[Pictures to come soon]

The “Root” of Our Charism

Manual labor and brothers: the Franciscan way.

After a few long days of packing, traveling, and unpacking, all seventeen postulants and both directors have settled into their new home here at Saint Bonaventure University. Starting Monday, we’ll be in full campus swing, taking classes, attending communal prayers, hitting the books, and of course, spending quality time with our brothers.

But that’s not until Monday and we’ve been here since Tuesday/Wednesday. So what have we been doing to fill the time, you ask?

If you guessed weeding carrots at an organic farm, you’re right! As a way to get in touch with the original Franciscans that worked with their hands each day and took for wage only enough food for the day, we rolled up our sleeves and put in an honest day’s (three hours) work. We left dirty, sweaty, and exhausted two days in a row, but not without a sense of accomplishment for a job “well” done (by which I mean, “well, it’s done,” and not to indicate any quality in our work, as none of us appeared to be called to this line of work…)

That being said, as much as this type of labor would not fulfill me as a full-time ministry, there is something to be said about our ability as friars to do the “dirty work” ourselves rather than leaving it to someone else. Sure, I understand that it may be more efficient or even more cost effective to have outsiders take care of tasks around the house (i.e. cooking, cleaning, maintenance) so that we can focus entirely on our work for others in our parishes and schools. But is this the sort of trade-off we want to make? Just as Francis told Anthony he could teach theology as long as he didn’t “extinguish the Spirit of prayer and devotion,” we should not wish to approach our ministry with the risk of extinguishing our Spirit of poverty and humility.

By that I do not mean to romanticize manual labor or in any way to say that it is more fruitful to our charism than intellectual labor is. Rather, what I mean to say is that a friar or friar community that refuses to engage in any form of manual labor or “dirty jobs” for the sake of others, runs the risk of becoming lazy, developing a feeling of entitlement, and ultimately losing the sense of poverty and humility that is at the root of our Franciscan charism. I would much rather clean a toilet, cook a mediocre dinner, cut the grass in the hot sun, or clean a hundred dishes, than allow myself to feel that I deserve these things to be done for me because the community needs me in some way.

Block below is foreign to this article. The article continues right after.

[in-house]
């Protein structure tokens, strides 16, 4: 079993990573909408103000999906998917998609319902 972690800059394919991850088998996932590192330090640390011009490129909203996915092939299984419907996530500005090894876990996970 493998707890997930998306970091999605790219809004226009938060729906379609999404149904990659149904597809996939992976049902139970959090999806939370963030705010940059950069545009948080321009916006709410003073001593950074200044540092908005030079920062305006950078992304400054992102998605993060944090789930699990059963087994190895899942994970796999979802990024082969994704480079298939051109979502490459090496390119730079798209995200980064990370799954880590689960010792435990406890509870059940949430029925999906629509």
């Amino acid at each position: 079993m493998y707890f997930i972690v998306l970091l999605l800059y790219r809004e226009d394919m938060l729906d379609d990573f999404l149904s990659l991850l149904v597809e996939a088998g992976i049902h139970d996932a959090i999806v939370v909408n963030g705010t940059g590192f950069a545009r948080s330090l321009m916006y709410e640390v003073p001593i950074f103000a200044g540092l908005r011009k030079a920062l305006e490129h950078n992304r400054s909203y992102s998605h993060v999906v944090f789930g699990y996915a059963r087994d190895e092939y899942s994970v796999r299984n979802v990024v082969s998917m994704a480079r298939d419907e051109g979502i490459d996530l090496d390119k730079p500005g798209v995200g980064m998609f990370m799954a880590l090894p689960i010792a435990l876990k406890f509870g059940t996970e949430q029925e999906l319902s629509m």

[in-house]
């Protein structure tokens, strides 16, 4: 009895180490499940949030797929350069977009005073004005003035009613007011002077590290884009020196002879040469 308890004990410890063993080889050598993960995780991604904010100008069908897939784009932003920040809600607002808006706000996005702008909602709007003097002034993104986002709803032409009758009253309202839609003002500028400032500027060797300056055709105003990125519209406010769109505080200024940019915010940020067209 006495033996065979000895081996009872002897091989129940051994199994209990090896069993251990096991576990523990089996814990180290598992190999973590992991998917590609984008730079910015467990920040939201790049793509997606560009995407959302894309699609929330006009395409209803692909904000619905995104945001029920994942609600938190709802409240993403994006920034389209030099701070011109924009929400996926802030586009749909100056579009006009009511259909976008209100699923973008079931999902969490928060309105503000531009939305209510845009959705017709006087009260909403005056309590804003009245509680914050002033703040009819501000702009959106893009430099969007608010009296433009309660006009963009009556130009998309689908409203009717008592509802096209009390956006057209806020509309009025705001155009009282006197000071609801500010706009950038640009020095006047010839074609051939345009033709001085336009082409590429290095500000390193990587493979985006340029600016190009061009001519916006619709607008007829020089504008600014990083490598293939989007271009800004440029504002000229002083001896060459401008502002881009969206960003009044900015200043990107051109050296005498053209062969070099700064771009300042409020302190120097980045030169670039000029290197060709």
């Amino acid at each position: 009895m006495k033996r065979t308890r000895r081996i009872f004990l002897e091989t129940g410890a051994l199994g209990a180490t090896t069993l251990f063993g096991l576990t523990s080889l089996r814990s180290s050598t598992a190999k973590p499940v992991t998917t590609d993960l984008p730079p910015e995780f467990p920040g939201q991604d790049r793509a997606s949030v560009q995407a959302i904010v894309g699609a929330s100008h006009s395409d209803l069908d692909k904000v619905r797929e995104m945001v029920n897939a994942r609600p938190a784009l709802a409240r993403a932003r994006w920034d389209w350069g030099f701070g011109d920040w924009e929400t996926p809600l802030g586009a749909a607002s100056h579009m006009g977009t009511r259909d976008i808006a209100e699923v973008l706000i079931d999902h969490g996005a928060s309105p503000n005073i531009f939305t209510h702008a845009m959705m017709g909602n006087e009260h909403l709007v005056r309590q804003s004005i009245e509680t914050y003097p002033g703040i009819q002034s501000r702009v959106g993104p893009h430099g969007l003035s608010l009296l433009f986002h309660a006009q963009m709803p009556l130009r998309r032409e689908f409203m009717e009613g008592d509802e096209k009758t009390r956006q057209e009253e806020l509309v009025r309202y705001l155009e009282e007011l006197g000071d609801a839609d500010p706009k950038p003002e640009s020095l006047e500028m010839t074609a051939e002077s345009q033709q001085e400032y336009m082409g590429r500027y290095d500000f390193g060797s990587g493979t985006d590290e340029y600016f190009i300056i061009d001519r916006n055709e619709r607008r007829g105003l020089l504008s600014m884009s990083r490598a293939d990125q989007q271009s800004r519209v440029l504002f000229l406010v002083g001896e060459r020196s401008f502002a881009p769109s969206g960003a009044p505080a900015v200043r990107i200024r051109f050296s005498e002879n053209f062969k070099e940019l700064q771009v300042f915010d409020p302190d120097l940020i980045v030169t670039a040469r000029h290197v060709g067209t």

My hope, as always, is that this reflection will be taken simply as that: a reflection of what I feel to be an ideal for my life. In no way do I mean this as a criticism to those who do have cooks, cleaners, landscapers or anyone else serve them on a regular basis, whether one is a friar or not, as there are always different circumstances that call for different solutions.

What’s Next?

My new home for the next six weeks

After a five-week Vocation Vacation, a period of discernment away from religious life to determine whether or not to return to it, I have come to a very shocking conclusion: I’m going to return to Delaware to continue my formation as a Franciscan Friar. Okay, so it wasn’t all that shocking, but it is a conclusion.

So, what’s next? If there was one thing that was unanimously misunderstood among the people I spent time with this break, it was the upcoming steps in the formation process (and who can blame them?) Everyone knew that we would eventually make it to Wisconsin, but most didn’t know when that would be.

For now, Wisconsin (the second year in the process) will have to wait. For the next six weeks we’ll be attending summer classes with our fellow postulants around the country at Saint Bonaventure University. All of us are enrolled in two introductory level graduate school classes, Francis: His Life and Charism and Survey of Franciscan History, so as to formalize a lot of the information we have been learning all year.

The time together will go beyond simply our classroom experience, however, as each of us will be attending integration seminars, sharing meals, worshipping together, and living together (the true test for next year). The six weeks will be a time for academic advancement, but the true growth will no doubt occur in our ability to form and build relationships with our new brothers. This part will certainly be more difficult than the work inside the classroom, but potentially more fulfilling.

We’ve got a busy few days and weeks ahead of us, but look for more posts with a bit more regularity once we’re up and settled in Olean.

The End As We Know It

It only feels like it is!

After nearly nine months of attending workshops, meeting friars, ministering, praying, reflecting, and so on and so forth, the postulancy year is just about over… Well, with the exception of the final three months we have yet to complete.

With all the goodbyes we’ve said over the past few days, and the fact that our bodies are naturally attuned to the academic calendar, we’ve all allowed ourselves to believe that we were approaching the end by completely forgetting about the final three months. This minor lapse in memory aside, the fact of the matter is that the postulant year will come to an “end as we know it” next Saturday.

The reason I say this is because on that day (which is the day before Mothers’ Day) we will all board flights for our respective homes for “Spring Break.” For five weeks, we’ll break ourselves from the typical routine of a religious house and be thrown back into the secular world, free to run our lives how we please and adopt any old habits we so desire.  Like our Christmas vacation, it will be both a test and an affirmation of the life we’ve chosen as friars.